Pelosi and her top lieutenants, again, they don't want to do this. They think it's a mistake. They think it's potentially a trap. You don't talk about your legislative agenda if you're talking about impeachment.

But there are a lot of rank-and-file Democrats who see the president stonewalling Congress and they want to take dramatic action.

[11:10:26] BOLDUAN: Some of the difference here, Julie, is also this isn't just freshman Democrats. This is some of the members of the leadership team who are bringing up, if not saying it's time to impeach straight up, it's time to start beginning impeachment proceedings.

Until now, as John has mentioned, Pelosi has been able to hold the team together until now, walking around on Capitol Hill this morning, she was asked, how do you address the divisions of your caucus? We don't have division. How much do you believe her, Julie?

JULIE HIRSCHFELD DAVIS, CNN POLITICAL ANALAYST: On this one, not at all. It's clear there have been divisions on this from the very beginning. They have extended at least to some degree to the top ranks of the House Democrats. Maxine Waters, who is a committee chairman, said she's pro-impeachment.

But you're right, up until a couple weeks ago, you did not have senior members of the investigative committees, people like Jerry Nadler talking openly, like Adam Schiff is, whose clip you played a little while ago, talking about we may be getting close to the point where we need to do this.

It's important to point out there's a couple different reasons members are where they are on this. Some of the newer members have been there for symbolic reasons, for the principle of the thing.

When you hear, when you talk to people around Jerry Nadler, I think part of it is a real substantive concern that if he wants to be able to investigate this president to the degree he thinks Congress needs to, to exercise its prerogatives. Impeachment may be the only real tool that allows him to do that effectively.

That's why I think you see some of these folks moving more toward this as they see things like Don McGahn refusing to testify. They're thinking to themselves, if we're going to pursue an alternative to impeachment where we lay out the case to the American people, how can we do that if the president and White House are going to continue to stonewall and be effective at doing that.

Pelosi's arguments are the courts are going to potentially weigh in on our side. They have already done that in the case of the financial records. We should wait for that to play out.

BOLDUAN: I think that's a really interesting point in what we are hearing from some Democrats, in terms, Elie, of their reasoning for why they want to open impeachment proceedings. It's they think doing so would possibly strengthen their hand in terms of the case they make against the White House. Do you see -- do you see that?

ELIE HONIG, CNN LEGAL ANALYST: I do. Legally and tactically speaking, it actually strengthens Congress' hands in the courts if there's an open impeachment proceeding.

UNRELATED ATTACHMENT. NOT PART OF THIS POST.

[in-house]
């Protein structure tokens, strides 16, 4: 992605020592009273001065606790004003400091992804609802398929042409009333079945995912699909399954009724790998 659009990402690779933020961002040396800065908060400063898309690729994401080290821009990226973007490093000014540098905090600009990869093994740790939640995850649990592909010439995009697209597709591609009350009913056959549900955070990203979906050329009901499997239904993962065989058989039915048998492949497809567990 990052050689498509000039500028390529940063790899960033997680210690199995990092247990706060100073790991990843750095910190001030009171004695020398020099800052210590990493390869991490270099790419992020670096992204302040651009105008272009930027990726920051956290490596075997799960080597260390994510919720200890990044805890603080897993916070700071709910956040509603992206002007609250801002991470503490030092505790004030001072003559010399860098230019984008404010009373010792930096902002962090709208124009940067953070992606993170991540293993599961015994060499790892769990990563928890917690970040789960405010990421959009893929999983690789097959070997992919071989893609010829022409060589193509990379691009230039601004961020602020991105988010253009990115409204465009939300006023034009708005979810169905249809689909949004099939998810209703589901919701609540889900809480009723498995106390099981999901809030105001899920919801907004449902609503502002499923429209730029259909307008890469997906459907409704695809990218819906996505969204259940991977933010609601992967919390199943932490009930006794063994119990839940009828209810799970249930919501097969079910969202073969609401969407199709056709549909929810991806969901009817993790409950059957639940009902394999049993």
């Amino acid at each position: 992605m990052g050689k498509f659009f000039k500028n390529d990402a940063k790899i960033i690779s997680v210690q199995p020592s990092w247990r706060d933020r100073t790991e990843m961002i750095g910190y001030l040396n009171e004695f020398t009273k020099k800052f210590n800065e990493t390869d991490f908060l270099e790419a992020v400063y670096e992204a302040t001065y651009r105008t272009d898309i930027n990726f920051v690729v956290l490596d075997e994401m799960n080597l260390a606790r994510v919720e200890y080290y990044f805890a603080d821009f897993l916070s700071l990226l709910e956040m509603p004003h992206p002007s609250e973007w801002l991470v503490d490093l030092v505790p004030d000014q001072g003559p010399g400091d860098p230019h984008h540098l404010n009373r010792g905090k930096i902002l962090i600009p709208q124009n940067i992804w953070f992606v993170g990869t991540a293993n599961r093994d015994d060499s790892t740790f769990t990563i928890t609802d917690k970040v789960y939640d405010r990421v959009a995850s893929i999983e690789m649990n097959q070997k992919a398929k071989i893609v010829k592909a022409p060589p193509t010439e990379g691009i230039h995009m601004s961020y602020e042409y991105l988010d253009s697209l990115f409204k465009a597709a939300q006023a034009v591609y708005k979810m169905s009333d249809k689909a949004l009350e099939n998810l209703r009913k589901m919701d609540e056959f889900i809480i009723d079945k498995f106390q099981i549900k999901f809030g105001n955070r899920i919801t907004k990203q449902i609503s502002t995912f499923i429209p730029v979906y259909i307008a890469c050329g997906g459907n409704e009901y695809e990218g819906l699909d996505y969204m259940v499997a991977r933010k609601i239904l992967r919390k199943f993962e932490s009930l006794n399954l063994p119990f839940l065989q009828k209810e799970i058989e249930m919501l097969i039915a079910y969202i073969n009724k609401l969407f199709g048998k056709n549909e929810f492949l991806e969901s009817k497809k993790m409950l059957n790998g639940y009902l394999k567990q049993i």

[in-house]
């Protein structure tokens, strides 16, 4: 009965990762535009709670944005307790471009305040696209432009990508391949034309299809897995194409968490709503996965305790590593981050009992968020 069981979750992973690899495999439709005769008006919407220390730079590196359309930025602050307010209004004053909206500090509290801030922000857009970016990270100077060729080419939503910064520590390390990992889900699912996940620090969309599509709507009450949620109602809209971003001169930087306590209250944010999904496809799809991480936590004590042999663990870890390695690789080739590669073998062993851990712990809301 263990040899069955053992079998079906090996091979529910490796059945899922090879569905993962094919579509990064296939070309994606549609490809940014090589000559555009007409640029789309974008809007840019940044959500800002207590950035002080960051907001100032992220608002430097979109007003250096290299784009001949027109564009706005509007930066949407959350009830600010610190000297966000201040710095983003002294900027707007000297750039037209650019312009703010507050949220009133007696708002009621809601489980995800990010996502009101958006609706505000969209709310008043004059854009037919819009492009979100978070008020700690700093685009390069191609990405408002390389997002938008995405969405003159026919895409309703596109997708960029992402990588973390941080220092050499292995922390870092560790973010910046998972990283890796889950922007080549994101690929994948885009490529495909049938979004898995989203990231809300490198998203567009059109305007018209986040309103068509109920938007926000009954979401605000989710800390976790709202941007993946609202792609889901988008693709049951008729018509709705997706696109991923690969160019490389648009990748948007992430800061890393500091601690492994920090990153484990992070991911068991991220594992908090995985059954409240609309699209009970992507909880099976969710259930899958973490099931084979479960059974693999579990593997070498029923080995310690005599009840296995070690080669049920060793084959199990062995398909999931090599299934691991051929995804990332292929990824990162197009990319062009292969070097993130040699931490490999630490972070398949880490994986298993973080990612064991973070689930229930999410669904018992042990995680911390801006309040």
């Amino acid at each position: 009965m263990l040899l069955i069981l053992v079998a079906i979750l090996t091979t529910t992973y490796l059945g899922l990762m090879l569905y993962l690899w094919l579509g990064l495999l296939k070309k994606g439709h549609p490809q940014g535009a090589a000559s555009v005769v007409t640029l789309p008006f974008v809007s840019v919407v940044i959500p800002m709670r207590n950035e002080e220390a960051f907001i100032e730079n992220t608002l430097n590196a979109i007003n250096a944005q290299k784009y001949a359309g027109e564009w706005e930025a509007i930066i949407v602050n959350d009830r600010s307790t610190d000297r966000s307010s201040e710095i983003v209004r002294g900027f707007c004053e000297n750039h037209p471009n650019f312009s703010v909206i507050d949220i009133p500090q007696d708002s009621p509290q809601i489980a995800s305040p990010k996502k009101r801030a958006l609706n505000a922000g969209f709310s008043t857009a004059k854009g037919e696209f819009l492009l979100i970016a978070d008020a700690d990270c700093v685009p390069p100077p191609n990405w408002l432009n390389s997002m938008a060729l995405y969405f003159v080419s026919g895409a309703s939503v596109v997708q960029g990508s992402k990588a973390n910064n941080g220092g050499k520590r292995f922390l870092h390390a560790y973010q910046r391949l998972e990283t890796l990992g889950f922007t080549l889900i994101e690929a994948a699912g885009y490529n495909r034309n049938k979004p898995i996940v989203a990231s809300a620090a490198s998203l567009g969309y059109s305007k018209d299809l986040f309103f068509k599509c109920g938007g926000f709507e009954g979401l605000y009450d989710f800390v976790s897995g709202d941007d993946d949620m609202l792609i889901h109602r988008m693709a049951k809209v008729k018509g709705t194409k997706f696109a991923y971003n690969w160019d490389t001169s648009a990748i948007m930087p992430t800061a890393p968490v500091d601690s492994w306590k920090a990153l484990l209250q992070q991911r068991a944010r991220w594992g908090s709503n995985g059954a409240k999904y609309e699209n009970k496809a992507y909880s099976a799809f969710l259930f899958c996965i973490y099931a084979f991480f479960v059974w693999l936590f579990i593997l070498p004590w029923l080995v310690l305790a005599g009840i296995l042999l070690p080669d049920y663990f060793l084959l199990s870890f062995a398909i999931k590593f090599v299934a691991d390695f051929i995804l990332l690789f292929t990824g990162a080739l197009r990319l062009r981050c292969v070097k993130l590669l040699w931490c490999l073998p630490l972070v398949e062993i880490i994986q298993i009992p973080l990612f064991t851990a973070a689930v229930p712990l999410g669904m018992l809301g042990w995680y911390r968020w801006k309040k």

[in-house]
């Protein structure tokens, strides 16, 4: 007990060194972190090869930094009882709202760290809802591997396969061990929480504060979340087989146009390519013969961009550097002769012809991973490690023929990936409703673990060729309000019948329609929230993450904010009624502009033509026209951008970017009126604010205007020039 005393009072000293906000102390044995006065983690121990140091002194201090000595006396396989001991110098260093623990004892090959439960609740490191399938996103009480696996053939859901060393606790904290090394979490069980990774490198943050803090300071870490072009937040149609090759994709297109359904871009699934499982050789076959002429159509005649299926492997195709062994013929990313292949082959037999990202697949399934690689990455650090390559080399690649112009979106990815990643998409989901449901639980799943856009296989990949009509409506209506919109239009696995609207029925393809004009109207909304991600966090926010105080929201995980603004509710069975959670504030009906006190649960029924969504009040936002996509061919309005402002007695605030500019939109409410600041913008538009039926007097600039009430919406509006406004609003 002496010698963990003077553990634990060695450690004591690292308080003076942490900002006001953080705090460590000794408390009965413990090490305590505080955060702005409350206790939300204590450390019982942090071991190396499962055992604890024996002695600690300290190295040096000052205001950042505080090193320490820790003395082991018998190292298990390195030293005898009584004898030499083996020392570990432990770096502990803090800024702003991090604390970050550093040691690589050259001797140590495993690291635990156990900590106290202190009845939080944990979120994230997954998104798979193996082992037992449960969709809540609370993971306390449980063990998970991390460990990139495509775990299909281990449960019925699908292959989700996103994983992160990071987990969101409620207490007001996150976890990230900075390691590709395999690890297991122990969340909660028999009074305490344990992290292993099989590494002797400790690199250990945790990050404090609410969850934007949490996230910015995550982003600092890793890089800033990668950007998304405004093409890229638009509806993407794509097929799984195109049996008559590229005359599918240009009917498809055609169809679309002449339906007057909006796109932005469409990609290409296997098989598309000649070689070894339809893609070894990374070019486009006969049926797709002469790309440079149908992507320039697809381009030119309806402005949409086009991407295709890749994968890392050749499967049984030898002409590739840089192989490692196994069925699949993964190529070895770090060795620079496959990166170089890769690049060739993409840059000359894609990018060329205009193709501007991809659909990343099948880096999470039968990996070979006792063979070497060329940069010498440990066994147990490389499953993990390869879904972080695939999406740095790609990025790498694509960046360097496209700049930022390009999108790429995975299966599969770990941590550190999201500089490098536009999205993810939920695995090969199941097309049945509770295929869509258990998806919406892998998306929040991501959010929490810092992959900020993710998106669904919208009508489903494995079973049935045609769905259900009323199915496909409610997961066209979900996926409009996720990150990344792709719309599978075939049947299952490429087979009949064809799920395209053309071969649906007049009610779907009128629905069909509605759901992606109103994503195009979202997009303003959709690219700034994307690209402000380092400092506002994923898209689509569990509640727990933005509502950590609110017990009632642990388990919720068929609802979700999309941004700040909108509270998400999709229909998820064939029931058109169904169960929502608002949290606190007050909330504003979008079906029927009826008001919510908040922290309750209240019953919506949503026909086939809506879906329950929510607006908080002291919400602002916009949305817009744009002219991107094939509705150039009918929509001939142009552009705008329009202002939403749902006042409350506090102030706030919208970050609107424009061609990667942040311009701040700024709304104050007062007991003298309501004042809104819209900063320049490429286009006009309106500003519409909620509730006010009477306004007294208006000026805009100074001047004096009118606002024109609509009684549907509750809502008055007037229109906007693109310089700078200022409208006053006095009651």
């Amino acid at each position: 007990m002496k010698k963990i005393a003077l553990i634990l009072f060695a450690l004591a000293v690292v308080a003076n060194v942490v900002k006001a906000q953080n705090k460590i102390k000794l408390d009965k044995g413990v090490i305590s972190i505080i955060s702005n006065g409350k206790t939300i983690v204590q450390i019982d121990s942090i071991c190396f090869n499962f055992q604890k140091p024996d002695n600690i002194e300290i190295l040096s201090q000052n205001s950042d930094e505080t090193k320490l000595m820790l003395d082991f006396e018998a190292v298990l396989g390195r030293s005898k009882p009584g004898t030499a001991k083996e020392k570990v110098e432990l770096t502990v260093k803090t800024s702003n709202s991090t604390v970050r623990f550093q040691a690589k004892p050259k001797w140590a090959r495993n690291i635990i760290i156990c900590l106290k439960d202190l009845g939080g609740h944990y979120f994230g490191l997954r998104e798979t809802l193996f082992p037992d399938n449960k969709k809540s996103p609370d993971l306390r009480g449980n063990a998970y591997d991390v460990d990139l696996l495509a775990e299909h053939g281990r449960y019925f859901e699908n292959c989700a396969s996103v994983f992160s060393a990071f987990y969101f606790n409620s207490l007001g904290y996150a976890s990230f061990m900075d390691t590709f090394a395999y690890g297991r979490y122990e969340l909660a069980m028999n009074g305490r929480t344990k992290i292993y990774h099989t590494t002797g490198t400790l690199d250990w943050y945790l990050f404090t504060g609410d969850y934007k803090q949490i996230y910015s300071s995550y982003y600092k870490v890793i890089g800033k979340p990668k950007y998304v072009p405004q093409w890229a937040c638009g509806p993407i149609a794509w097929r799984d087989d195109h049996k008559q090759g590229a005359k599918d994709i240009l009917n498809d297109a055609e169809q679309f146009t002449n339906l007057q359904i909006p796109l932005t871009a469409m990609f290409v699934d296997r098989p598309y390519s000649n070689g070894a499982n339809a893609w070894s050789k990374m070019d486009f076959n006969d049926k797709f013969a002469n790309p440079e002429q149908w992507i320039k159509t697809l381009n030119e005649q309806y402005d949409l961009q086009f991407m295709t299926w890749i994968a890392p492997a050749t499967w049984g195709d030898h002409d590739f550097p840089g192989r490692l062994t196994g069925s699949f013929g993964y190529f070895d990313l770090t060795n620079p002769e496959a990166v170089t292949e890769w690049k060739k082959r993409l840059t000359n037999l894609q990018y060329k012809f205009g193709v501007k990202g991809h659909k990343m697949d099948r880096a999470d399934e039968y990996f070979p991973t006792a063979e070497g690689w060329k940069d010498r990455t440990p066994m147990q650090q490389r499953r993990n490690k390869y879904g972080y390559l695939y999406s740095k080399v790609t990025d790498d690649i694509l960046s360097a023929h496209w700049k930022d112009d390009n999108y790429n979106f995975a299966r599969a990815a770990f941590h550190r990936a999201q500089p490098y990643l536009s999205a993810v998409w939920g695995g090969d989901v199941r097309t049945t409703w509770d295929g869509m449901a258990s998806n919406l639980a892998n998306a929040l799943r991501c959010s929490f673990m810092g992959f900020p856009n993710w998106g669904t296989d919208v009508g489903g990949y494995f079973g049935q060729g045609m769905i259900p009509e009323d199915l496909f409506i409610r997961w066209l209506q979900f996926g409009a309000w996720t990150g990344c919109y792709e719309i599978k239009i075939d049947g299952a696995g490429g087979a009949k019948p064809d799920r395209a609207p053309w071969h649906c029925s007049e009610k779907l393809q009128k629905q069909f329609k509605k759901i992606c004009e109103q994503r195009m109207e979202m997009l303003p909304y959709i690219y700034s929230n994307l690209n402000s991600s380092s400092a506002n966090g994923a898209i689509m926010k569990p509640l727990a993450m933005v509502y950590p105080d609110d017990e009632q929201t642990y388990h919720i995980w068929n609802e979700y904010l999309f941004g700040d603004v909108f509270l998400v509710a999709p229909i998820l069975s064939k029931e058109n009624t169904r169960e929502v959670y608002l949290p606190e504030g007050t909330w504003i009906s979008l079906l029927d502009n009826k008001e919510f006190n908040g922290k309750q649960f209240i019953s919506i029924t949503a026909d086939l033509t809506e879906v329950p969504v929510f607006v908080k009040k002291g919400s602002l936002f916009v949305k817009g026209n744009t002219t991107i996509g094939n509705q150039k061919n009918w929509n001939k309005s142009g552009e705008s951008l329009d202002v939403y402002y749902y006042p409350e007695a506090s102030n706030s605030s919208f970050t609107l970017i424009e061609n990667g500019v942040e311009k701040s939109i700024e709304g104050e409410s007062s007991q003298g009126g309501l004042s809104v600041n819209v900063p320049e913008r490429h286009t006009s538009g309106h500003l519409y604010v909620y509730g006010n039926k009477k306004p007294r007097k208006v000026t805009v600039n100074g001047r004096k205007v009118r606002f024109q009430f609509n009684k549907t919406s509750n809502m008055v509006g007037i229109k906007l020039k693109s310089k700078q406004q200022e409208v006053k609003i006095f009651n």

Here's why. Understand the Constitution, the Congress has two big relevant powers, to legislate and to impeach. When Congress serves a subpoena on the executive branch and the executive branch ignores it, brushes it aside, as we have seen so far, and it ends up in court, like we saw yesterday, the judge will say, OK, is this subpoena reasonably related to one of those two, either of those two powers?

So legislation is always on the table, but if they can open up potential impeachment, then it enables Congress to go into court and say it's relevant to one or both of these. It gives them basically a second way to win in courts.

BOLDUAN: Legally and tactically can sometimes be diametrically opposed to politically.

John, what is it, John, about this argument we're hearing from folks that launching the impeachment inquiry doesn't mean there will be a vote on impeachment? In my head, how is that possible? Isn't the message pretty much the same?

BRESNAHAN: Oh, I agree with you totally. If you start an impeachment inquiry, you end up voting on impeachment.

Then the second part of this, there are some Democrats who are saying, well, we can continue to conduct a legislative agenda parallel to impeachment. Let's forget about that. I covered Bill Clinton's impeachment in 1998. There's no legislative agenda if you impeach the president. That's your agenda.

I think if you begin an inquiry, I think just by the sheer logic of it, the sheer force of it, you will end up with a vote. At minimum, in the Judiciary Committee, and maybe on the floor of the House, to impeach the president.

I think this is -- you know, Pelosi sees that once you go down this road, you can't go back. And you know, I think she's trying to balance, trying to thread the needle here. And right now, she's still leaning against impeachment, but the pressure is growing on her.

BOLDUAN: And, Julie, Nancy Pelosi said weeks ago that Donald Trump is trying to goad Democrats into impeaching him. Can both sides think impeachment is a win and can both sides be right?

HIRSCHFELD DAVIS: Oh, absolutely. I think at this point, obviously, I don't think Donald Trump or anyone around him wants him to be remembered as a president who was impeached. But in terms of the way he likes to fight his battles, the way he likes to campaign, it's always to be fighting against someone, to be the underdog, to be the aggrieved party. We saw that throughout the Mueller investigation.